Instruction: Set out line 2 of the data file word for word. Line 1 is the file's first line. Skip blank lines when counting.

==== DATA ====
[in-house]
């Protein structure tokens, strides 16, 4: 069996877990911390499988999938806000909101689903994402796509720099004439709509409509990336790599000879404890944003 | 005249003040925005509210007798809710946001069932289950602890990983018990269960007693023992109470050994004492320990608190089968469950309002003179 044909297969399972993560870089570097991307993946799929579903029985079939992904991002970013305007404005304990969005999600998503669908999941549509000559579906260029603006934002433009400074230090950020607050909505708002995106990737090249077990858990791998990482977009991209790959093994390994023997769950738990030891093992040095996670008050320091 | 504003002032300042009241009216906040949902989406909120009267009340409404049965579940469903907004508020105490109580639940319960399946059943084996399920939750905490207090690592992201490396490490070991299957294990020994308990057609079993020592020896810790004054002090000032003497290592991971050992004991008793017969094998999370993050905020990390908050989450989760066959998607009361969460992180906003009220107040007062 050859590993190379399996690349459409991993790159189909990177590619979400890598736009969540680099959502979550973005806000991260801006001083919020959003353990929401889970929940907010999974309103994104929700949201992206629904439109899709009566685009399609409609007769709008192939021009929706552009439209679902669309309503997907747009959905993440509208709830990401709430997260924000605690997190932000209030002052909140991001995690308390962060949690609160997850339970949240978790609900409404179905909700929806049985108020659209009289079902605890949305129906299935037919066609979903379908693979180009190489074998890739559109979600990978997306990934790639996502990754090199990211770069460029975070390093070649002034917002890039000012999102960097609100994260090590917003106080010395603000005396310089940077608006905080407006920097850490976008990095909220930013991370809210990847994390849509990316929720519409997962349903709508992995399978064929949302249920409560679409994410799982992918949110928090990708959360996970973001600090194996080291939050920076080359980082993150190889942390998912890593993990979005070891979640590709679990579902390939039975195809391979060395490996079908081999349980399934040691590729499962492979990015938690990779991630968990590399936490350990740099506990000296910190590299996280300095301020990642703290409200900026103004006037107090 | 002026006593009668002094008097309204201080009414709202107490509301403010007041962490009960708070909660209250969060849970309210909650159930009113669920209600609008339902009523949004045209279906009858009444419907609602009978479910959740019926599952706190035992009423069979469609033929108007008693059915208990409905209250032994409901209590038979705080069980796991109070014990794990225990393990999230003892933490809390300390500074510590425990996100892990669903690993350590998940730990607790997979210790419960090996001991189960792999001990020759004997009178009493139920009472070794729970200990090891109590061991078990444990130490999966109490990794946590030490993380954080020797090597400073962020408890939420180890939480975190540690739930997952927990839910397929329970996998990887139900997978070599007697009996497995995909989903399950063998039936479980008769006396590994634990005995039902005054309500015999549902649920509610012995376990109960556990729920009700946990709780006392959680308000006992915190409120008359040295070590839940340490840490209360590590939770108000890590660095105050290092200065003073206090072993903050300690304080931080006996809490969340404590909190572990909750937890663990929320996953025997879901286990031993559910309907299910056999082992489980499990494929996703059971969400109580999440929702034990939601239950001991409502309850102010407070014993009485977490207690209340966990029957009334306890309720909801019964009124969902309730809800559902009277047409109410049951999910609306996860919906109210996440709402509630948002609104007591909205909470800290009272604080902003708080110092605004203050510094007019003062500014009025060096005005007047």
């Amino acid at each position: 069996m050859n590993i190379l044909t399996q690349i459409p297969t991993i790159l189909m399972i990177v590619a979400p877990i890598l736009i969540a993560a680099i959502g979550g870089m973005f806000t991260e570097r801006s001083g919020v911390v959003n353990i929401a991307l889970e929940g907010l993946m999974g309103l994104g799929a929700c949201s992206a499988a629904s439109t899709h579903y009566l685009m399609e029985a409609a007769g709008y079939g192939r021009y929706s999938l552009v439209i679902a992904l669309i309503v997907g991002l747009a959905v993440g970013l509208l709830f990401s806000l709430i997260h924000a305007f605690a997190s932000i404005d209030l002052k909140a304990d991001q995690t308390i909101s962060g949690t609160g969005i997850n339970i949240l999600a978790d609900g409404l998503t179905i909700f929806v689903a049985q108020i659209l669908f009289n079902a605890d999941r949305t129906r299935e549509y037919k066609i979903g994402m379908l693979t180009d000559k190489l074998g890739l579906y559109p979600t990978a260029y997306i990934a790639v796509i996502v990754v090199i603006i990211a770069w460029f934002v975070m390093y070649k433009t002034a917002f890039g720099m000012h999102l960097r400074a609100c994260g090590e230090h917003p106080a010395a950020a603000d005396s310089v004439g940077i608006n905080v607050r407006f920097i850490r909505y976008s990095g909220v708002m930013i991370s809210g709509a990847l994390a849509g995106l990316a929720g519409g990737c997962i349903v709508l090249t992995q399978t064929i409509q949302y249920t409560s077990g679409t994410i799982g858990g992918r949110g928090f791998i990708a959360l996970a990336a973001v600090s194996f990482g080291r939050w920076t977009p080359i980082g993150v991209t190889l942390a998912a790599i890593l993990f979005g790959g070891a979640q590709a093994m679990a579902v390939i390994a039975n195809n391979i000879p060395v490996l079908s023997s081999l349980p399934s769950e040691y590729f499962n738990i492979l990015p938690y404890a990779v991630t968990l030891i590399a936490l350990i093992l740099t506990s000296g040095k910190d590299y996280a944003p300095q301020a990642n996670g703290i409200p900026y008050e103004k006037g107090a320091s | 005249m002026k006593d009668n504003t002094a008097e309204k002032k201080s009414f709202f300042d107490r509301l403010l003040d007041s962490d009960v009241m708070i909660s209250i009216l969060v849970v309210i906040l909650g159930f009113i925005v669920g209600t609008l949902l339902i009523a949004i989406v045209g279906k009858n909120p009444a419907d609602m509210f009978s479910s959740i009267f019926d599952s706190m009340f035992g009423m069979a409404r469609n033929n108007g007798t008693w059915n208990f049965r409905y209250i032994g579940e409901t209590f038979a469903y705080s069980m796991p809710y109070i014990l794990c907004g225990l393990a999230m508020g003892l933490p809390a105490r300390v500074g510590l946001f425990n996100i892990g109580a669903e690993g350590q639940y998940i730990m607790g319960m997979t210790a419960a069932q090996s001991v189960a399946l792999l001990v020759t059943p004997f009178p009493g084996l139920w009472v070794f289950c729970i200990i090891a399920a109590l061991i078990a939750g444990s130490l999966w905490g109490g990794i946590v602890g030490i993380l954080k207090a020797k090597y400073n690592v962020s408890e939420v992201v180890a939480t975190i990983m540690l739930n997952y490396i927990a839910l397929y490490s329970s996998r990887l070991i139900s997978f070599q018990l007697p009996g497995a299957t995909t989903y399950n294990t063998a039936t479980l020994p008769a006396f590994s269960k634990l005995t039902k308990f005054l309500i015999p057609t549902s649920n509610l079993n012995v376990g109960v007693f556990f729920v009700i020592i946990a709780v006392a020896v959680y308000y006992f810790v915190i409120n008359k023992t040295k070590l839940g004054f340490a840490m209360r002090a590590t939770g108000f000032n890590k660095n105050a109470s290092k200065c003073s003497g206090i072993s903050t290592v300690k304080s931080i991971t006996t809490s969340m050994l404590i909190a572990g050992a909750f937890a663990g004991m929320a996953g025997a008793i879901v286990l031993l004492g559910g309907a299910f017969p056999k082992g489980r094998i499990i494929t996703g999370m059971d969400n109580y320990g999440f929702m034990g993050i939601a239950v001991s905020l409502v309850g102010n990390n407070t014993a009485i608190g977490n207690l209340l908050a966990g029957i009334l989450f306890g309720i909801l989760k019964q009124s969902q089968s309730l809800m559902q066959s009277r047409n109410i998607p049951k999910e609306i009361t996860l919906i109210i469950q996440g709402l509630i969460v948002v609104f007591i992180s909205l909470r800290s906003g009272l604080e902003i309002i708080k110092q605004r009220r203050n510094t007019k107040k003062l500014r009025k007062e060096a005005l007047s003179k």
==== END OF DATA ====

């Protein structure tokens, strides 16, 4: 069996877990911390499988999938806000909101689903994402796509720099004439709509409509990336790599000879404890944003 | 005249003040925005509210007798809710946001069932289950602890990983018990269960007693023992109470050994004492320990608190089968469950309002003179 044909297969399972993560870089570097991307993946799929579903029985079939992904991002970013305007404005304990969005999600998503669908999941549509000559579906260029603006934002433009400074230090950020607050909505708002995106990737090249077990858990791998990482977009991209790959093994390994023997769950738990030891093992040095996670008050320091 | 504003002032300042009241009216906040949902989406909120009267009340409404049965579940469903907004508020105490109580639940319960399946059943084996399920939750905490207090690592992201490396490490070991299957294990020994308990057609079993020592020896810790004054002090000032003497290592991971050992004991008793017969094998999370993050905020990390908050989450989760066959998607009361969460992180906003009220107040007062 050859590993190379399996690349459409991993790159189909990177590619979400890598736009969540680099959502979550973005806000991260801006001083919020959003353990929401889970929940907010999974309103994104929700949201992206629904439109899709009566685009399609409609007769709008192939021009929706552009439209679902669309309503997907747009959905993440509208709830990401709430997260924000605690997190932000209030002052909140991001995690308390962060949690609160997850339970949240978790609900409404179905909700929806049985108020659209009289079902605890949305129906299935037919066609979903379908693979180009190489074998890739559109979600990978997306990934790639996502990754090199990211770069460029975070390093070649002034917002890039000012999102960097609100994260090590917003106080010395603000005396310089940077608006905080407006920097850490976008990095909220930013991370809210990847994390849509990316929720519409997962349903709508992995399978064929949302249920409560679409994410799982992918949110928090990708959360996970973001600090194996080291939050920076080359980082993150190889942390998912890593993990979005070891979640590709679990579902390939039975195809391979060395490996079908081999349980399934040691590729499962492979990015938690990779991630968990590399936490350990740099506990000296910190590299996280300095301020990642703290409200900026103004006037107090 | 002026006593009668002094008097309204201080009414709202107490509301403010007041962490009960708070909660209250969060849970309210909650159930009113669920209600609008339902009523949004045209279906009858009444419907609602009978479910959740019926599952706190035992009423069979469609033929108007008693059915208990409905209250032994409901209590038979705080069980796991109070014990794990225990393990999230003892933490809390300390500074510590425990996100892990669903690993350590998940730990607790997979210790419960090996001991189960792999001990020759004997009178009493139920009472070794729970200990090891109590061991078990444990130490999966109490990794946590030490993380954080020797090597400073962020408890939420180890939480975190540690739930997952927990839910397929329970996998990887139900997978070599007697009996497995995909989903399950063998039936479980008769006396590994634990005995039902005054309500015999549902649920509610012995376990109960556990729920009700946990709780006392959680308000006992915190409120008359040295070590839940340490840490209360590590939770108000890590660095105050290092200065003073206090072993903050300690304080931080006996809490969340404590909190572990909750937890663990929320996953025997879901286990031993559910309907299910056999082992489980499990494929996703059971969400109580999440929702034990939601239950001991409502309850102010407070014993009485977490207690209340966990029957009334306890309720909801019964009124969902309730809800559902009277047409109410049951999910609306996860919906109210996440709402509630948002609104007591909205909470800290009272604080902003708080110092605004203050510094007019003062500014009025060096005005007047």